Situation Report Threat Update

authors

The Editors

dated

{{1496270160 | milliToDateShort}}

Threat Update Situation Report

Authors

The Editors

Latest Edition

{{1496270160 | milliToDateShort}}

The Critical Threats Project releases a weekly update and assessment on the al Qaeda network.
Key Takeaways:
  1. Al Qaeda’s network in Libya remains a threat to U.S. national security despite the announced dissolution of Ansar al Sharia, a U.S.-designated Foreign Terrorist Organization that participated in the September 2012 attack on U.S. government facilities in Benghazi. Ansar al Sharia cited leadership attrition and called on Libyan Muslims to fight together to establish a polity governed by shari’a law in its May 27 statement. The al Qaeda human network in Libya was already diffuse and the disbandment of Ansar al Sharia is unlikely to affect al Qaeda’s ability to shape the civil war, operate training camps, benefit from smuggling and trafficking, and recruit in Libya. [Read “Fighting Forces in Libya: May 2017” for recent activity and “Backgrounder: Fighting Forces in Libya” for context.]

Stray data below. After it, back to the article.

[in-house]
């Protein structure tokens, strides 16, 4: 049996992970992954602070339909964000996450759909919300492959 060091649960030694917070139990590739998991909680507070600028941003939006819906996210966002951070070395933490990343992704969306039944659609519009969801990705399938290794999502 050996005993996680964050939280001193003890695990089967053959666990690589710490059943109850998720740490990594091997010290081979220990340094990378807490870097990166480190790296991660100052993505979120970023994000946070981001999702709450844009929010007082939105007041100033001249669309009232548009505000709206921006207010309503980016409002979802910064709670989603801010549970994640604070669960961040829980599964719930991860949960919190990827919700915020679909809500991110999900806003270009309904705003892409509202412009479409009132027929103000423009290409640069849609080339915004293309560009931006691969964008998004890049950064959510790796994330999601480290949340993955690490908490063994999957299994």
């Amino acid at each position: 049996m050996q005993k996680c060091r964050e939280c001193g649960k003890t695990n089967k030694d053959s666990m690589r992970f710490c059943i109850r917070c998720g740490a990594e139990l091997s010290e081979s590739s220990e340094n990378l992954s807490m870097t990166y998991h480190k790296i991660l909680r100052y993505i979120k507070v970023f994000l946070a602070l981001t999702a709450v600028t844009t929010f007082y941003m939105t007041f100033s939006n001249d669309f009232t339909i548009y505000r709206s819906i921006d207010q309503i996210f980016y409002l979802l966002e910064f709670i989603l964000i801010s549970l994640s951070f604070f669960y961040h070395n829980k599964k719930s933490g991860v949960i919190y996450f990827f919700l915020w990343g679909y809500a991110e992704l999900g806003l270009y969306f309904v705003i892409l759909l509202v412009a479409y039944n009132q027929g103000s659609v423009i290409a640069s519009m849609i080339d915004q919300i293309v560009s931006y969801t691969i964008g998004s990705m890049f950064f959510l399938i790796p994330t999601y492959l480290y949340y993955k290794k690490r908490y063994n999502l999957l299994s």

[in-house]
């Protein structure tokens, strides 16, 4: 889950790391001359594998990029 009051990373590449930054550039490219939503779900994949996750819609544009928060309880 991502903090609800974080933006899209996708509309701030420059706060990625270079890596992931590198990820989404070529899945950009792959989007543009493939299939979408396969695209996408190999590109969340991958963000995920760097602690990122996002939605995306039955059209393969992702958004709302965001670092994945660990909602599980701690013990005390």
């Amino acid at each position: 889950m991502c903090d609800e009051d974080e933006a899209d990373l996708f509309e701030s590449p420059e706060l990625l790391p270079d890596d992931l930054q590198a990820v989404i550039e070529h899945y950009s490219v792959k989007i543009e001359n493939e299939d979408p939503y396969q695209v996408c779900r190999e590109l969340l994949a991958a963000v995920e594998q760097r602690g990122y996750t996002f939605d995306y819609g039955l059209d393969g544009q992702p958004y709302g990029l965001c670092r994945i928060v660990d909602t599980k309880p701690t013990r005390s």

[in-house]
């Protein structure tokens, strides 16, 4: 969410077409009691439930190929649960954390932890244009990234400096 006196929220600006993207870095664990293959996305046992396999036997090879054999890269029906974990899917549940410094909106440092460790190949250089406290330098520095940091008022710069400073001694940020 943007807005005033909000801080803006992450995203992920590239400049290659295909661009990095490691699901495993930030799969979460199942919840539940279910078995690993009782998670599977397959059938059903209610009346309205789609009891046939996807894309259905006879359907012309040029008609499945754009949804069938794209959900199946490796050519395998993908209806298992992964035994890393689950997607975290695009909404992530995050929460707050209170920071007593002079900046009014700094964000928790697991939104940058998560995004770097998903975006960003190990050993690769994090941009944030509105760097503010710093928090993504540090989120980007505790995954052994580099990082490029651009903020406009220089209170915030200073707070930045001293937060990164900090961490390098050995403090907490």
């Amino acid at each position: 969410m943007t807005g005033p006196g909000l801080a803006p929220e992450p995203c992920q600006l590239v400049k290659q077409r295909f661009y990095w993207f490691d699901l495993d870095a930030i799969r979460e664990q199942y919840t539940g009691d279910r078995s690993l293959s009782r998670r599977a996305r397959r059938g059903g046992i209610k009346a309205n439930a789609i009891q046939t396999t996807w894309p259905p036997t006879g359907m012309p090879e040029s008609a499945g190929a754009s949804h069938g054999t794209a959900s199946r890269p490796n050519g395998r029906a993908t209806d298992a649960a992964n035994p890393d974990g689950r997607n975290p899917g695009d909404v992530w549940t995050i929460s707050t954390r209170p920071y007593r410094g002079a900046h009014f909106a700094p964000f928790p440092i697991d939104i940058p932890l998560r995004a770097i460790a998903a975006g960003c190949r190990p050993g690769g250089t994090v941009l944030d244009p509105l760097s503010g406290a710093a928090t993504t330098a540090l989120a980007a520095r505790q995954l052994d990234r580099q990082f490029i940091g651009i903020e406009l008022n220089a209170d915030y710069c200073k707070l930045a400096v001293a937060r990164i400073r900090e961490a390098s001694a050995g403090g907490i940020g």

2. The resumption of talks to broker a ceasefire in Yemen does not indicate a political breakthrough. Oman hosted representatives from President Abdu Rabbu Mansour Hadi’s government and the al Houthi-Saleh faction in an attempt to end hostilities. Both parties continue to insist on incompatible preconditions for a ceasefire, and divisions within each bloc will likely scuttle a deal. The UN Special Envoy to Yemen acknowledged that he is not close to securing a ceasefire. [Read a warning on state fragmentation in Yemen and policy recommendations for U.S. re-engagement.]
  3. Salafi-jihadi organizations seek to attack passenger airliners by concealing bombs in portable electronic devices. The U.S. is considering the expansion of a “laptop ban” to include inbound flights from Europe. The U.S. prohibited laptops and similar-sized electronics from the cabins of flights originating from ten airports in Muslim-majority countries in March 2017. Al Qaeda affiliates possess advanced explosive capabilities and have transferred expertise within the network. ISIS seeks to develop a similar capability. [Read Katherine Zimmerman’s take on the state of S. counterterrorism strategy after the Manchester bombing.]